They did their simulations using a multivariate method ( the “lasso”), familiar in their community, but not actually used in paleoclimate. They faced a tradeoff here – between analysing the properties of the proxy network using a methodology known to the outside world (as opposed to today’s version of RegEM or CPS). I think that they’d have been better off doing a form of CPS, as it would have removed an obvious criticism. Having said that, my own surmise is that the relative performance of Mann08 proxies versus pseudoproxies will not be particularly sensitive to the use of CPS versus lasso. I just don’t see that the weighting patterns from the lasso are going to be different enough to radically change the results.

They accurately note that the Team responded vehemently against the concept of “empirical AR1″ coefficients in Ammann and Wahl 2007. The battleground issue here is whether the high AR1 coefficients observed empirically are properties imparted to the “proxies” by the climate system or whether they are because of gross problems with the proxies. Ammann and Wahl (2007) has argued that using autocorrelation coefficients estimated from actual proxies results in

“train[ing] the stochastic engine with significant (if not dominant) low frequency climate signal rather than purely non-climatic noise and its persistence”.

This was asserted rather than demonstrated and, as we know, assertion suffices far too often in climate science. It seems evident that if the proxy networks contained a “dominant” or even “significant” “low frequency climate signal” (as Ammann and Wahl assert), then the graphs of the proxy series would have a consistent low frequency appearance (as opposed to the visually inconsistent appearance shown in MW Figure 6 and elsewhere.) Ammann and Wahl do not explain this. The very inconsistency of the series within proxy networks such as Mann et al 2008 argues forcefully against the interpretation of high empirical autocorrelation coefficients as being imported from a climate “signal”, as opposed to being an inherent feature of the proxies themselves.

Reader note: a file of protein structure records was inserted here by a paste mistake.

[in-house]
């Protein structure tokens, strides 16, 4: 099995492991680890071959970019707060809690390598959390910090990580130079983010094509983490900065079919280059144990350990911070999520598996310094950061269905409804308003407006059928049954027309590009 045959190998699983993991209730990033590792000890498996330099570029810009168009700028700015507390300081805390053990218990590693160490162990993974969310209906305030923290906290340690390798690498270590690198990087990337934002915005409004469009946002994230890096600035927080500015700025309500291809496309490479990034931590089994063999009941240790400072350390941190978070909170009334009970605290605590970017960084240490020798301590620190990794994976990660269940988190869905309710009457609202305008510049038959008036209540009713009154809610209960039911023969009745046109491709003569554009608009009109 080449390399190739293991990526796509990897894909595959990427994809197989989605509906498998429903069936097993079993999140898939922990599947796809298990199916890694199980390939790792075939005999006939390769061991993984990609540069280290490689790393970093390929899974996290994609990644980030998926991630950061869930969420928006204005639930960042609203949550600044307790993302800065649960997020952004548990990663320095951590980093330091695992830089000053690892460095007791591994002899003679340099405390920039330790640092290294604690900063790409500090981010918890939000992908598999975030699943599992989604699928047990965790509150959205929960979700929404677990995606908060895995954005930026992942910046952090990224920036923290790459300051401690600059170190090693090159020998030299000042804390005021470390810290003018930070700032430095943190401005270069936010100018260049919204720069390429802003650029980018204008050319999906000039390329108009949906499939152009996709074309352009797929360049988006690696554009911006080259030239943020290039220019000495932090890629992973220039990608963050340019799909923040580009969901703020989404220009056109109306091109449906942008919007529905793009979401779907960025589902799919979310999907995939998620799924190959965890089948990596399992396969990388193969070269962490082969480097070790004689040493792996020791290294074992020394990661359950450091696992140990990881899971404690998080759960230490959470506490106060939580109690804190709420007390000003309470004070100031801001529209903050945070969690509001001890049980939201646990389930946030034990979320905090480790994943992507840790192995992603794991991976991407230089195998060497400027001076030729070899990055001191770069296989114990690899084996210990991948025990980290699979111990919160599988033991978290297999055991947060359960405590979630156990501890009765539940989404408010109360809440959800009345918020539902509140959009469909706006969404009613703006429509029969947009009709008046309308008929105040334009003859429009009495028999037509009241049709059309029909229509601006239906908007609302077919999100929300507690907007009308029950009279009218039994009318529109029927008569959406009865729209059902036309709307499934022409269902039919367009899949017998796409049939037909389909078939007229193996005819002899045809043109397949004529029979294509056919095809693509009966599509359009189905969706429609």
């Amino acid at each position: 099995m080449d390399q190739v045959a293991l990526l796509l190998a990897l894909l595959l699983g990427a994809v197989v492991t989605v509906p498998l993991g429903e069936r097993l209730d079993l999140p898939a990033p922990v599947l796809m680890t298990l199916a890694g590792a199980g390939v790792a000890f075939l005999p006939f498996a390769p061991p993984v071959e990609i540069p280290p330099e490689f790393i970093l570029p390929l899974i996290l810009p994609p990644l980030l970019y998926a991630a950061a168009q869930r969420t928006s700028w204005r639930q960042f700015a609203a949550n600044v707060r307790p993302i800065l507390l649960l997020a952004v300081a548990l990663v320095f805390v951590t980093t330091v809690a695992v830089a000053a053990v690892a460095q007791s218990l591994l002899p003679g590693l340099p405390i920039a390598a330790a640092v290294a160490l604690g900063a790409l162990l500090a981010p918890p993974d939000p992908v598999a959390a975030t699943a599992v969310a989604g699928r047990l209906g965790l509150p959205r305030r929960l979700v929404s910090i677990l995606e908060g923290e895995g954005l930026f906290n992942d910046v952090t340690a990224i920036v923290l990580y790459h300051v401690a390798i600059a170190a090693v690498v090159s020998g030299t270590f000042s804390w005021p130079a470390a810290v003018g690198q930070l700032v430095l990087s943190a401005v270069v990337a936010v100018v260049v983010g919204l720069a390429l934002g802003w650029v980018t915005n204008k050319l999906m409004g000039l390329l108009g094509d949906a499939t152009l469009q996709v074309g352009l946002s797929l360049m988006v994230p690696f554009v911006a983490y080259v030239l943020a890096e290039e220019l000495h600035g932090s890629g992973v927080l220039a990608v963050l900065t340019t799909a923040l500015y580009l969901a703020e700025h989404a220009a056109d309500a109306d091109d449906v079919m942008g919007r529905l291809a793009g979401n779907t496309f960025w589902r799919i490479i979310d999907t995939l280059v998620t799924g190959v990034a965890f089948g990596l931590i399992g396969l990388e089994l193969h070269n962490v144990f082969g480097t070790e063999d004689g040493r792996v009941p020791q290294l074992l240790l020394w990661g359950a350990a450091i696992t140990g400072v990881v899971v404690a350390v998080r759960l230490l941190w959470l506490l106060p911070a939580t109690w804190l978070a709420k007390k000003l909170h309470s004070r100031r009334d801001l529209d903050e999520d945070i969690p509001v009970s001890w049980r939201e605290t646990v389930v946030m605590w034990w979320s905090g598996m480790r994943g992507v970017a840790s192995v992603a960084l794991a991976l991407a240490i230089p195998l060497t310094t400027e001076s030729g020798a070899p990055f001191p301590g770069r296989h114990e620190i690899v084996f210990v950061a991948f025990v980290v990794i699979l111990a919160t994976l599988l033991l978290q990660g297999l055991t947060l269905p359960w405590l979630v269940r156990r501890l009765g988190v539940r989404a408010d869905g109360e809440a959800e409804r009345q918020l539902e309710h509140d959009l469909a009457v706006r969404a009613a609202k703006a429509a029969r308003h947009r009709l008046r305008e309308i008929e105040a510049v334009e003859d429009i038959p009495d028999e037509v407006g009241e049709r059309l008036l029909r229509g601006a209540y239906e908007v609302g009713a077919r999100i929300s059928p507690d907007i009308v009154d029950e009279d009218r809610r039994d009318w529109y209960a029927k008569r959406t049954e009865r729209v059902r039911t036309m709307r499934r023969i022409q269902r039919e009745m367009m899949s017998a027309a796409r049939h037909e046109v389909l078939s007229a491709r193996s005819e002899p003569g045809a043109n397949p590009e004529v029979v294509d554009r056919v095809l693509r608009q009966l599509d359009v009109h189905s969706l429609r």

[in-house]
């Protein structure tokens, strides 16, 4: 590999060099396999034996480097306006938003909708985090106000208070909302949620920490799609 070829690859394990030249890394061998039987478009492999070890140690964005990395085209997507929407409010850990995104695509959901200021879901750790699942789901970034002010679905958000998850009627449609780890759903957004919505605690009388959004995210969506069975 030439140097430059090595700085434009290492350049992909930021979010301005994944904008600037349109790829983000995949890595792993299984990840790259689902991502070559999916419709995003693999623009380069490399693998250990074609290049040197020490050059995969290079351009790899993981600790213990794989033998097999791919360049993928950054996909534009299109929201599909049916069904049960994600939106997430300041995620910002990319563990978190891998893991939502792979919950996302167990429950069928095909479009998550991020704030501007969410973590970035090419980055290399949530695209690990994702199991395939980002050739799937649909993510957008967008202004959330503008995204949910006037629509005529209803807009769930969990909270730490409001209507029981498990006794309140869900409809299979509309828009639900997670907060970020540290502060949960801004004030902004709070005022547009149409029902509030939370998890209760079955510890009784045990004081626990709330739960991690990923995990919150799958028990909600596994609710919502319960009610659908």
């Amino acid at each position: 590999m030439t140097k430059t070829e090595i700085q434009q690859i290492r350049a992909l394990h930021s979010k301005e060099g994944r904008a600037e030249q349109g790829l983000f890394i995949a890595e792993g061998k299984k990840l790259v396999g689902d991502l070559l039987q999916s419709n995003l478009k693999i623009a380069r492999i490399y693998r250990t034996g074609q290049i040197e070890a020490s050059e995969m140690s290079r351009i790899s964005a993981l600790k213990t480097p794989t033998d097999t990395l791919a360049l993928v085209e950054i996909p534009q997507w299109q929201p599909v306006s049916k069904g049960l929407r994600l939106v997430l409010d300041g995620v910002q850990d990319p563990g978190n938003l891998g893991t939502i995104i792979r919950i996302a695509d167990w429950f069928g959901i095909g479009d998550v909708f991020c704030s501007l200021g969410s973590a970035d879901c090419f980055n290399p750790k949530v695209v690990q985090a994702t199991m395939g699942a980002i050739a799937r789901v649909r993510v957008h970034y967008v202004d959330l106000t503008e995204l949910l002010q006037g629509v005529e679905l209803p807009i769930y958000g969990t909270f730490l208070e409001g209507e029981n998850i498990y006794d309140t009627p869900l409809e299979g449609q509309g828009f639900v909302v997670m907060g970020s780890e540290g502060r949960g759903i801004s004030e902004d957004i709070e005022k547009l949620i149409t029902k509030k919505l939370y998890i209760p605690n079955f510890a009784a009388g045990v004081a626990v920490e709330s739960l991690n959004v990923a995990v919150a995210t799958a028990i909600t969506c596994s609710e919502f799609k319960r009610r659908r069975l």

So while I expect that climate scientists will argue against “empirical AR1″ coefficients as too severe a pseudoproxy test, I, for one, do not think that “empirical AR1″ coefficients are too severe a test – if anything, they are probably not severe enough. (Note that empirical AR1 coefficients place less structure on the autocorrelation than the hosking.sim simulations used with the NOAMER tree ring network in our 2005 simulations and simplify this aspect of this analysis.) MW makes the following additional and reasonable observation in dismissing Ammann and Wahl’s objection to empirical AR1 coefficients:

it is hard to argue that a procedure is truly skillful if it cannot consistently outperform noise– no matter how artfully structured.

I’ll discuss their “own” reconstructions on another occasion.


33 Comments

  1. Dave Dardinger
    Posted Sep 24, 2010 at 4:14 PM | Permalink

    Interestingly, I was just reading about benchmarking RE in Montford’s book last night. As I recall, the issue is whether the value is about 0 about .58, Mann favoring the former and you the latter, but I’d better go back and check.

  2. Steve McIntyre
    Posted Sep 24, 2010 at 5:13 PM | Permalink

    Dave, it’s not that there’s any “right” number. All the statistic does is compare against percentiles generated by forms of noise. Many standard statistical tests assume very elementary forms of noise – more or less white noise – things that don’t apply with these highly autocorrelated series.

    We observed that pseudoproxies with more realistic autocorrelation threw out very high RE statistics. I notice that Mann et al 2008 used a high RE statistic, but with the various smoothing that they did, I suspect that they hadn’t benchmarked the RE statistic appropriately in that setup either.

  3. Posted Sep 24, 2010 at 6:28 PM | Permalink